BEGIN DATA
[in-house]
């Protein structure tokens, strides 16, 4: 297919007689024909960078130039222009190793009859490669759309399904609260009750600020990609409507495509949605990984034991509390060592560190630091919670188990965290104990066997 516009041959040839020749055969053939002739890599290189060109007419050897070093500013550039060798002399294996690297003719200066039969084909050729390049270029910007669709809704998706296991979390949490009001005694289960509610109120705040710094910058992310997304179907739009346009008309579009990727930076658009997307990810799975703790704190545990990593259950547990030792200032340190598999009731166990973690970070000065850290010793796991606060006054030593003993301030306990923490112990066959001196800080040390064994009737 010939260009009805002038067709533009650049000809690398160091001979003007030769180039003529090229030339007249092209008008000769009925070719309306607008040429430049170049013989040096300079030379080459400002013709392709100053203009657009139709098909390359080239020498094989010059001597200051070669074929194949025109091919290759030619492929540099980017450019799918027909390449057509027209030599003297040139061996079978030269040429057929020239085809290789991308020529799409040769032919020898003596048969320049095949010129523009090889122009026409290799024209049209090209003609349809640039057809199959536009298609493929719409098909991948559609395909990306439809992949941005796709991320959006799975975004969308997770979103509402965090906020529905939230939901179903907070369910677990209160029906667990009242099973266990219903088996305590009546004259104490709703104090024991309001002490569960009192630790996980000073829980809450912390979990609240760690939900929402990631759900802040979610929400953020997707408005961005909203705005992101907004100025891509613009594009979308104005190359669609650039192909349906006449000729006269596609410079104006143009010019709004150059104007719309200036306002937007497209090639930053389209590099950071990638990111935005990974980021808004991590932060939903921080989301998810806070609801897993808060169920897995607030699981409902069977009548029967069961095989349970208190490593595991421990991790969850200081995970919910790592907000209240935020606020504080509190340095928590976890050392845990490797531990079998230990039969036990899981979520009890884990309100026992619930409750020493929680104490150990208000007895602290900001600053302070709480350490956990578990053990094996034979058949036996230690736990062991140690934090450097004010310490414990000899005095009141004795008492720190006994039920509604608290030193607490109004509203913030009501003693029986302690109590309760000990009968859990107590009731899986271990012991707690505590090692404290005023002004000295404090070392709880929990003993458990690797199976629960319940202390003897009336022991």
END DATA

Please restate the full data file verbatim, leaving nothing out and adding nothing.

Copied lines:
[in-house]
């Protein structure tokens, strides 16, 4: 297919007689024909960078130039222009190793009859490669759309399904609260009750600020990609409507495509949605990984034991509390060592560190630091919670188990965290104990066997 516009041959040839020749055969053939002739890599290189060109007419050897070093500013550039060798002399294996690297003719200066039969084909050729390049270029910007669709809704998706296991979390949490009001005694289960509610109120705040710094910058992310997304179907739009346009008309579009990727930076658009997307990810799975703790704190545990990593259950547990030792200032340190598999009731166990973690970070000065850290010793796991606060006054030593003993301030306990923490112990066959001196800080040390064994009737 010939260009009805002038067709533009650049000809690398160091001979003007030769180039003529090229030339007249092209008008000769009925070719309306607008040429430049170049013989040096300079030379080459400002013709392709100053203009657009139709098909390359080239020498094989010059001597200051070669074929194949025109091919290759030619492929540099980017450019799918027909390449057509027209030599003297040139061996079978030269040429057929020239085809290789991308020529799409040769032919020898003596048969320049095949010129523009090889122009026409290799024209049209090209003609349809640039057809199959536009298609493929719409098909991948559609395909990306439809992949941005796709991320959006799975975004969308997770979103509402965090906020529905939230939901179903907070369910677990209160029906667990009242099973266990219903088996305590009546004259104490709703104090024991309001002490569960009192630790996980000073829980809450912390979990609240760690939900929402990631759900802040979610929400953020997707408005961005909203705005992101907004100025891509613009594009979308104005190359669609650039192909349906006449000729006269596609410079104006143009010019709004150059104007719309200036306002937007497209090639930053389209590099950071990638990111935005990974980021808004991590932060939903921080989301998810806070609801897993808060169920897995607030699981409902069977009548029967069961095989349970208190490593595991421990991790969850200081995970919910790592907000209240935020606020504080509190340095928590976890050392845990490797531990079998230990039969036990899981979520009890884990309100026992619930409750020493929680104490150990208000007895602290900001600053302070709480350490956990578990053990094996034979058949036996230690736990062991140690934090450097004010310490414990000899005095009141004795008492720190006994039920509604608290030193607490109004509203913030009501003693029986302690109590309760000990009968859990107590009731899986271990012991707690505590090692404290005023002004000295404090070392709880929990003993458990690797199976629960319940202390003897009336022991």